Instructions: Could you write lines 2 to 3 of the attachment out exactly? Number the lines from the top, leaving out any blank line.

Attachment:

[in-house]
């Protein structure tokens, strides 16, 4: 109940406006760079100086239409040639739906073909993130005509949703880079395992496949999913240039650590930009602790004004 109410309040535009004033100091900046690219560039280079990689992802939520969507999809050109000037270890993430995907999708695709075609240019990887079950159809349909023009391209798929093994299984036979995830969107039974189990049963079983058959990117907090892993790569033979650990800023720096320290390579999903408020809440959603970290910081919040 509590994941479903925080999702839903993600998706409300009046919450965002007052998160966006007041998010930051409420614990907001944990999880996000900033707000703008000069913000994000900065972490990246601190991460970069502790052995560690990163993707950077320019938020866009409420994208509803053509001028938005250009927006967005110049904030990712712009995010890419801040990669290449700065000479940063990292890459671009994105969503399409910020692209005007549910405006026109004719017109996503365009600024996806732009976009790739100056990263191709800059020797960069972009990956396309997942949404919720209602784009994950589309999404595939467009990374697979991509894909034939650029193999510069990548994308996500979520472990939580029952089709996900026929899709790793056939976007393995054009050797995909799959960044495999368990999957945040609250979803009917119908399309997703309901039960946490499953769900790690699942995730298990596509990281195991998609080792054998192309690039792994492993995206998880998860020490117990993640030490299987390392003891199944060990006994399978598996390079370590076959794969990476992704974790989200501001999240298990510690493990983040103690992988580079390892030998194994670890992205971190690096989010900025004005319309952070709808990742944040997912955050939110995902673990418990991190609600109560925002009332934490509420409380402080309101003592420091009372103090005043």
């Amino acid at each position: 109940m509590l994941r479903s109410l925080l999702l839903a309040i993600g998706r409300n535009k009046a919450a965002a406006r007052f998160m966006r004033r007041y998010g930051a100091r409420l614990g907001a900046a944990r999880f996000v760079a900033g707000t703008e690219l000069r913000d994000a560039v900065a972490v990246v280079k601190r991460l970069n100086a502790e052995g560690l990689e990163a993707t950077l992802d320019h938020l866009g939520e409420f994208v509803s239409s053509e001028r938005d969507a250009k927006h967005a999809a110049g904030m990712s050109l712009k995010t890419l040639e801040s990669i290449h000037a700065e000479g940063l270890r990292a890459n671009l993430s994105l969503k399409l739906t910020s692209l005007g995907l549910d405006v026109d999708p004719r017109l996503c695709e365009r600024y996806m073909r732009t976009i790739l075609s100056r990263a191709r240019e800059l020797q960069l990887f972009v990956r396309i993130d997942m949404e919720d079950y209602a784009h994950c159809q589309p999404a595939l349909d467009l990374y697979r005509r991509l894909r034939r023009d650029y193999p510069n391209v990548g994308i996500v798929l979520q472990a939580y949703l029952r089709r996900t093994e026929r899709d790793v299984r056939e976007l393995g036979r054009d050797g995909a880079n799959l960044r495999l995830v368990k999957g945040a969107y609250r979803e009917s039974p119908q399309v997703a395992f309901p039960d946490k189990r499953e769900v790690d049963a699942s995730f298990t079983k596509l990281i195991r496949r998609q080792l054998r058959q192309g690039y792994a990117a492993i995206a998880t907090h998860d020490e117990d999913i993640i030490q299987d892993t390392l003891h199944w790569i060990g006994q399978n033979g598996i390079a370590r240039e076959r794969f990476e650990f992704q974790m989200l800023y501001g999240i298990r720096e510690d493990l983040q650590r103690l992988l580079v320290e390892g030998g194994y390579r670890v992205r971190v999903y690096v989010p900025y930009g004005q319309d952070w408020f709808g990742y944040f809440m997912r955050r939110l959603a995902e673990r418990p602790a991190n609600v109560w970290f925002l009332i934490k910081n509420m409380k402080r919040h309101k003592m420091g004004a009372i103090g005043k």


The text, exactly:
């Protein structure tokens, strides 16, 4: 109940406006760079100086239409040639739906073909993130005509949703880079395992496949999913240039650590930009602790004004 109410309040535009004033100091900046690219560039280079990689992802939520969507999809050109000037270890993430995907999708695709075609240019990887079950159809349909023009391209798929093994299984036979995830969107039974189990049963079983058959990117907090892993790569033979650990800023720096320290390579999903408020809440959603970290910081919040 509590994941479903925080999702839903993600998706409300009046919450965002007052998160966006007041998010930051409420614990907001944990999880996000900033707000703008000069913000994000900065972490990246601190991460970069502790052995560690990163993707950077320019938020866009409420994208509803053509001028938005250009927006967005110049904030990712712009995010890419801040990669290449700065000479940063990292890459671009994105969503399409910020692209005007549910405006026109004719017109996503365009600024996806732009976009790739100056990263191709800059020797960069972009990956396309997942949404919720209602784009994950589309999404595939467009990374697979991509894909034939650029193999510069990548994308996500979520472990939580029952089709996900026929899709790793056939976007393995054009050797995909799959960044495999368990999957945040609250979803009917119908399309997703309901039960946490499953769900790690699942995730298990596509990281195991998609080792054998192309690039792994492993995206998880998860020490117990993640030490299987390392003891199944060990006994399978598996390079370590076959794969990476992704974790989200501001999240298990510690493990983040103690992988580079390892030998194994670890992205971190690096989010900025004005319309952070709808990742944040997912955050939110995902673990418990991190609600109560925002009332934490509420409380402080309101003592420091009372103090005043």
């Amino acid at each position: 109940m509590l994941r479903s109410l925080l999702l839903a309040i993600g998706r409300n535009k009046a919450a965002a406006r007052f998160m966006r004033r007041y998010g930051a100091r409420l614990g907001a900046a944990r999880f996000v760079a900033g707000t703008e690219l000069r913000d994000a560039v900065a972490v990246v280079k601190r991460l970069n100086a502790e052995g560690l990689e990163a993707t950077l992802d320019h938020l866009g939520e409420f994208v509803s239409s053509e001028r938005d969507a250009k927006h967005a999809a110049g904030m990712s050109l712009k995010t890419l040639e801040s990669i290449h000037a700065e000479g940063l270890r990292a890459n671009l993430s994105l969503k399409l739906t910020s692209l005007g995907l549910d405006v026109d999708p004719r017109l996503c695709e365009r600024y996806m073909r732009t976009i790739l075609s100056r990263a191709r240019e800059l020797q960069l990887f972009v990956r396309i993130d997942m949404e919720d079950y209602a784009h994950c159809q589309p999404a595939l349909d467009l990374y697979r005509r991509l894909r034939r023009d650029y193999p510069n391209v990548g994308i996500v798929l979520q472990a939580y949703l029952r089709r996900t093994e026929r899709d790793v299984r056939e976007l393995g036979r054009d050797g995909a880079n799959l960044r495999l995830v368990k999957g945040a969107y609250r979803e009917s039974p119908q399309v997703a395992f309901p039960d946490k189990r499953e769900v790690d049963a699942s995730f298990t079983k596509l990281i195991r496949r998609q080792l054998r058959q192309g690039y792994a990117a492993i995206a998880t907090h998860d020490e117990d999913i993640i030490q299987d892993t390392l003891h199944w790569i060990g006994q399978n033979g598996i390079a370590r240039e076959r794969f990476e650990f992704q974790m989200l800023y501001g999240i298990r720096e510690d493990l983040q650590r103690l992988l580079v320290e390892g030998g194994y390579r670890v992205r971190v999903y690096v989010p900025y930009g004005q319309d952070w408020f709808g990742y944040f809440m997912r955050r939110l959603a995902e673990r418990p602790a991190n609600v109560w970290f925002l009332i934490k910081n509420m409380k402080r919040h309101k003592m420091g004004a009372i103090g005043k």